Other key important requirements would include the following:-

  1. The registers of registrable controllers is to be maintained at prescribed places- the company’s/LLP’s registered office or the registered office of the registered filing agent;
  2. The register can be maintained in paper or electronic format;
  3. Companies and LLPs will have to declare with ACRA the location of the company’s register of registrable controllers when filing the company’s annual returns or annual declaration; and
  4. Companies and LLPs can discharge their duties by sending notices to the relevant parties and recording their particulars, as well as sending further notices to any other parties that have been revealed as potential controllers. Notices can be sent and replies may be received, in electronic or hard copy format. The company or LLP is not liable should recipients of these notices fail to respond or provide inaccurate responses.

Failure to comply with this requirement would result in the company (or foreign company as the case may be) and every officer of the company/foreign company who is in default, guilty of an offence and upon conviction, liable to a fine not exceeding S$5,000.

Nevertheless, it is important to note that companies, foreign companies and LLPs must not disclose or make available for inspection a register or any information in said register to any member of the public, save for the relevant personnel of public agencies as provided for in the Companies Act.

Dispensation of having the Company Seal or Common Seal

With the amendments in place, a company need not have a common seal, although it may choose to continue having one. As such, a company may now execute a document described or expressed as a deed without affixing a common seal onto said document. A company need only validly execute the documents by having them signed by “authorised persons”. The same applies for LLPs. Such authorised persons for companies would include:-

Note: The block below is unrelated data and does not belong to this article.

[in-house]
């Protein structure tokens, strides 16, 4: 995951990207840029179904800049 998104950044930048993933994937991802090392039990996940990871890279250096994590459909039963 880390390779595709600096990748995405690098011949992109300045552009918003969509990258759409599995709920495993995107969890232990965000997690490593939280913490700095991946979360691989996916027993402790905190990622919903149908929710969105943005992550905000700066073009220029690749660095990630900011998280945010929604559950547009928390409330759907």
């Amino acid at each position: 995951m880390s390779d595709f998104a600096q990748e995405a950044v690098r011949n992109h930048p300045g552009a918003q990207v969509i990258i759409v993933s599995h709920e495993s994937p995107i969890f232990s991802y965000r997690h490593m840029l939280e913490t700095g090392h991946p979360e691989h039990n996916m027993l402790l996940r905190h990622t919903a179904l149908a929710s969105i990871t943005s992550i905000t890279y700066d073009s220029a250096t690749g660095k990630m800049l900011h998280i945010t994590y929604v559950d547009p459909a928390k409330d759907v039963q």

1. A director and the company secretary;
  2. Two directors of the company; or
  3. A director of the company in the presence of a witness who attests the signature.

For an LLP, such authorised persons would be:-

  1. Two partners of the LLP; or
  2. A partner of the LLP in the presence of a witness who attests the signature.

It must be noted however that in the case of a company, if a document is to be signed by a person on behalf of more than one company, the person should be signing the document separately in each capacity, in order for the document to have been signed by “authorised persons” as described above.

More amendments to come

Amendments relating to the implementation of the concept of re-domiciliation to Singapore and changes to the statutory requirements of holding Annual General Meetings and filing of Annual Returns are covered in the next part of this series.